Art 370 Revoked Lifeline of Kashmir’s Women Abuse Survivors
Whenever Nadia awakes late, her husband beats her up with his belt and sometimes slaps her. Nadia got married in 2017 and has faced domestic violence daily. “I have two children; my father died a year ago. We have two sisters with one differently-abled brother. Where shall I go?” Nadia says.
Nadia’s husband runs a grocery store in the Srinagar district. She says he has been indebted for many years and demands she bring money from her parents to repay all his debts, including from friends.
The Kashmir valley, once considered a haven for women, has seen a steep rise in violence against women in the last few years. The survivors cannot turn to anyone with their grievances because there is no platform to hear women’s complaints.
After the abrogation of Article 370 in 2019, the Bharatiya Janata Party-led central government abolished the Commission for Protection of Women and Child Rights and six other commissions.
As the months passed, Nadia’s friends convinced her to complain about her husband’s high-handedness and abuse. Ultimately, she did make her mind up to file a case at the State Commission for Women in Srinagar—but that was just before it was disbanded.
Nadia never complained to the police, believing, like many women in Kashmir, that it might give her a bad name.
With the State Commission for Women gone, Nadia’s hopes for justice also vanished. “I would complain against my husband at the police station, but hesitate due to the lack of women police officers,” Nadia told this reporter.
The Kashmir valley has witnessed horrifying crimes against women in recent years. In March, Shabir Ahmed Wani, a carpenter, killed a 30-year-old woman in the Ompora locality of the Budgam district. The accused chopped her body into pieces and dumped them at different places in a macabre bid to escape detection.
In 2021, a study by BMC Women’s Health, a journal dedicated to the health and well-being of women, analysed the prevalence of domestic violence in India between 2001 and 2018. It found Jammu and Kashmir among five states reporting a 160% increase in the reported crime rate under ‘cruelty by husbands and relatives’.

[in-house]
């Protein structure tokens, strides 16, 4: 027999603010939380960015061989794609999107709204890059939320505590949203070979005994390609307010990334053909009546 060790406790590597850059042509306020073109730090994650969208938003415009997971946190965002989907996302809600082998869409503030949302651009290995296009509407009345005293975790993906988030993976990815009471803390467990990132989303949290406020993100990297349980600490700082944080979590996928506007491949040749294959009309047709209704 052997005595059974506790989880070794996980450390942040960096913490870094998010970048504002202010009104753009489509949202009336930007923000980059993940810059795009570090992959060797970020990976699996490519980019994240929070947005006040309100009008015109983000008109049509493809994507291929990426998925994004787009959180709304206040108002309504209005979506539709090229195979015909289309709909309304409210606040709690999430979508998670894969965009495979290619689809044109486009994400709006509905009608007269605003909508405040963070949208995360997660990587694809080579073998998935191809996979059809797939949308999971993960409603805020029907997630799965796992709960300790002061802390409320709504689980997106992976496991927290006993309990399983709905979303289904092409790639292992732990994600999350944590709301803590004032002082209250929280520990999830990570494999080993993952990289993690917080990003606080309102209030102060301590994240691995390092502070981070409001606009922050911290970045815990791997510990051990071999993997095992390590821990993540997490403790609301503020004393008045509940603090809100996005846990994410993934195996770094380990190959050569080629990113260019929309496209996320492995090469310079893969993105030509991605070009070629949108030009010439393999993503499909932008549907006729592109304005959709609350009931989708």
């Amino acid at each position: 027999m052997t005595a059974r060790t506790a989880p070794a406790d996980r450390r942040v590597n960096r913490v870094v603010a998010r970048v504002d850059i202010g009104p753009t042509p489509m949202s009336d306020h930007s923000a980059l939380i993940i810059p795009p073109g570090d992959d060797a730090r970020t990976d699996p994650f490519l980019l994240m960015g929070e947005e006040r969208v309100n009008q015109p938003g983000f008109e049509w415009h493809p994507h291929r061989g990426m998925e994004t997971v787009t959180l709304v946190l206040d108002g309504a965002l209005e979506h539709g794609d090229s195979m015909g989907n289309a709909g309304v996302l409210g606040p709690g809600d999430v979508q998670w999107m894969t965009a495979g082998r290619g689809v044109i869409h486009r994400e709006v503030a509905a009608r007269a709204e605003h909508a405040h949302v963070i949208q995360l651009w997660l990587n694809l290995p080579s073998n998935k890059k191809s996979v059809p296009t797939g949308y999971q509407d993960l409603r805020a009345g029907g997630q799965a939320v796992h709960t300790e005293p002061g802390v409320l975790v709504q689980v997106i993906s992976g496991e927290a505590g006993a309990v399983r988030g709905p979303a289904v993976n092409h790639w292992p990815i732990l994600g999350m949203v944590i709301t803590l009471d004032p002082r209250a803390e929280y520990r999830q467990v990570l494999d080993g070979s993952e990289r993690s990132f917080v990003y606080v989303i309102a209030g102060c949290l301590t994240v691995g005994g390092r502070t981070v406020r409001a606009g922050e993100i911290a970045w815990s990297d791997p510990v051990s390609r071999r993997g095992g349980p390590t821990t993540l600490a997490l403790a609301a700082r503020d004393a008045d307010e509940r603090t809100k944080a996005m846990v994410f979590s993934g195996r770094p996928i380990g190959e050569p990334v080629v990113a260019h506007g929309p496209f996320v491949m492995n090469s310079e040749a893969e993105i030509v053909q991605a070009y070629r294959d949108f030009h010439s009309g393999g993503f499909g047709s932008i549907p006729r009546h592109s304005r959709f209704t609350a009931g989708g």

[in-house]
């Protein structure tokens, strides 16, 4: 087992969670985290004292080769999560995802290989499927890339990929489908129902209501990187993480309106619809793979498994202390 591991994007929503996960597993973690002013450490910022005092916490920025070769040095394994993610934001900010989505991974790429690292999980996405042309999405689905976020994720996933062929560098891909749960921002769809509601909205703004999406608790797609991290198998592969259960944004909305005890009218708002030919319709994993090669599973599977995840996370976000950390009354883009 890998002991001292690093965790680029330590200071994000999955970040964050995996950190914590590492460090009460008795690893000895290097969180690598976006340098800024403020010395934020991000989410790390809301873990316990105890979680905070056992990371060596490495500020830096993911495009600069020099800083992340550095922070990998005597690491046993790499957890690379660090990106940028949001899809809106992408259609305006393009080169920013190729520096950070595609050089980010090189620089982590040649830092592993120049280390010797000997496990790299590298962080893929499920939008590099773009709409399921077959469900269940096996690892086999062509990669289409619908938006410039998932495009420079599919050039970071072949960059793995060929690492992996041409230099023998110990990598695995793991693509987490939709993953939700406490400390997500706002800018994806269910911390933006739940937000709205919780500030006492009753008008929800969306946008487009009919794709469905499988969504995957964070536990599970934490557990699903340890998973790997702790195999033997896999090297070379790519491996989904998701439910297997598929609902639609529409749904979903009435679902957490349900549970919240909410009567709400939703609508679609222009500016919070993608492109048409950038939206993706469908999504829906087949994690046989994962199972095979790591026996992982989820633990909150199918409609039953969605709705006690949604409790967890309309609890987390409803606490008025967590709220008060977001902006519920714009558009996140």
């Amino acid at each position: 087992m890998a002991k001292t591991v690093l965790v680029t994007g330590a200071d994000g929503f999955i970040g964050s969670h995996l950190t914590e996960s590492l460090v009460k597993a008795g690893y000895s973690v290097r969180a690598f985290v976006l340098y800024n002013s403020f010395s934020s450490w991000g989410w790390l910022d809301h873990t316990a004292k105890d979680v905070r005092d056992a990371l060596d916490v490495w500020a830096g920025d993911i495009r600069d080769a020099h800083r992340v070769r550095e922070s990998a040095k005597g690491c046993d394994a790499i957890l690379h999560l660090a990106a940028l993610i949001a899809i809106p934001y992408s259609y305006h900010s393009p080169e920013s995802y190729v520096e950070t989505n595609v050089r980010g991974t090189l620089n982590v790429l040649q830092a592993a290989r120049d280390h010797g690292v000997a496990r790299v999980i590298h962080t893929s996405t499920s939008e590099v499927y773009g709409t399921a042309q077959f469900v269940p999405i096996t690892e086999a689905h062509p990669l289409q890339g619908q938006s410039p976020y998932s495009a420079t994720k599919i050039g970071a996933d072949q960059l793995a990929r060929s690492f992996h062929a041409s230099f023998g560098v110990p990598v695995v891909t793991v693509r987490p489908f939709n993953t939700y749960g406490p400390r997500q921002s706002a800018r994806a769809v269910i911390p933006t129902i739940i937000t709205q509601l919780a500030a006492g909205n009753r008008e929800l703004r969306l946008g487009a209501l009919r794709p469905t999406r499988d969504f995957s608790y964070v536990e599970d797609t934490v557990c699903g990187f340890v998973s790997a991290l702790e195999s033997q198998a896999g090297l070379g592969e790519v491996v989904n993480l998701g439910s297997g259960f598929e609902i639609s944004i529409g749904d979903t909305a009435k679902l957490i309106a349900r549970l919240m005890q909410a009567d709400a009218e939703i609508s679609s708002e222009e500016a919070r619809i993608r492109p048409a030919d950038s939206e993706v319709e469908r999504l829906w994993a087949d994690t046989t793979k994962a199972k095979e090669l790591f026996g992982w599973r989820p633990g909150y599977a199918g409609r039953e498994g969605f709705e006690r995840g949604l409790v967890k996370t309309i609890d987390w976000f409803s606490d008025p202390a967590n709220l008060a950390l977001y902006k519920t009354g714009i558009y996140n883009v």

The report also found a 53% increase in this category of crime over 18 years, indicating that the higher reporting of such crimes is not a blip but an established trend.
The 2021 report showed that 11% of married women in the erstwhile state experienced physical or sexual violence, and the husband was typically the perpetrator. The 2015-16 and 2005-06 reports showed the percentage was 12% and 13%, respectively.
In the National Family Health Survey Report 2015-16, 57.5% of women aged 15-19 in Jammu and Kashmir said a husband was justified in hitting his wife for reasons like disrespecting her in-laws (44%), arguing with him (38%), for neglecting the household and children (37%) or if he suspected her of being unfaithful (25%).
The latest report, released in November 2021, shows the percentage of women who justified the crime of wife-bearing has decreased significantly to 47.6% but remains high.
Male-dominated Police Stations
Mehar Zargar, a budding journalist from Srinagar, says women in Kashmir don’t trust the criminal justice system or police and, therefore, hesitate to report harassment or violence. “They fear their complaints may not be taken seriously or that they may face victim-blaming. They also fear retaliation from the perpetrator and don’t trust the police will rescue them,” she says. Zargar says that some women do report such crimes, but many more go unreported due to cultural or social norms that discourage women from seeking help or even discussing such incidents.
One evening this March, Mehar experienced horrific harassment while returning home from work. A young man followed her in his car and cat-called, but before she could seek help, he got out and blocked her way. He grabbed her hand and tried to snatch her phone, making her feel imprisoned and helpless. “I managed to free myself from his hold and fled from the spot,” she says.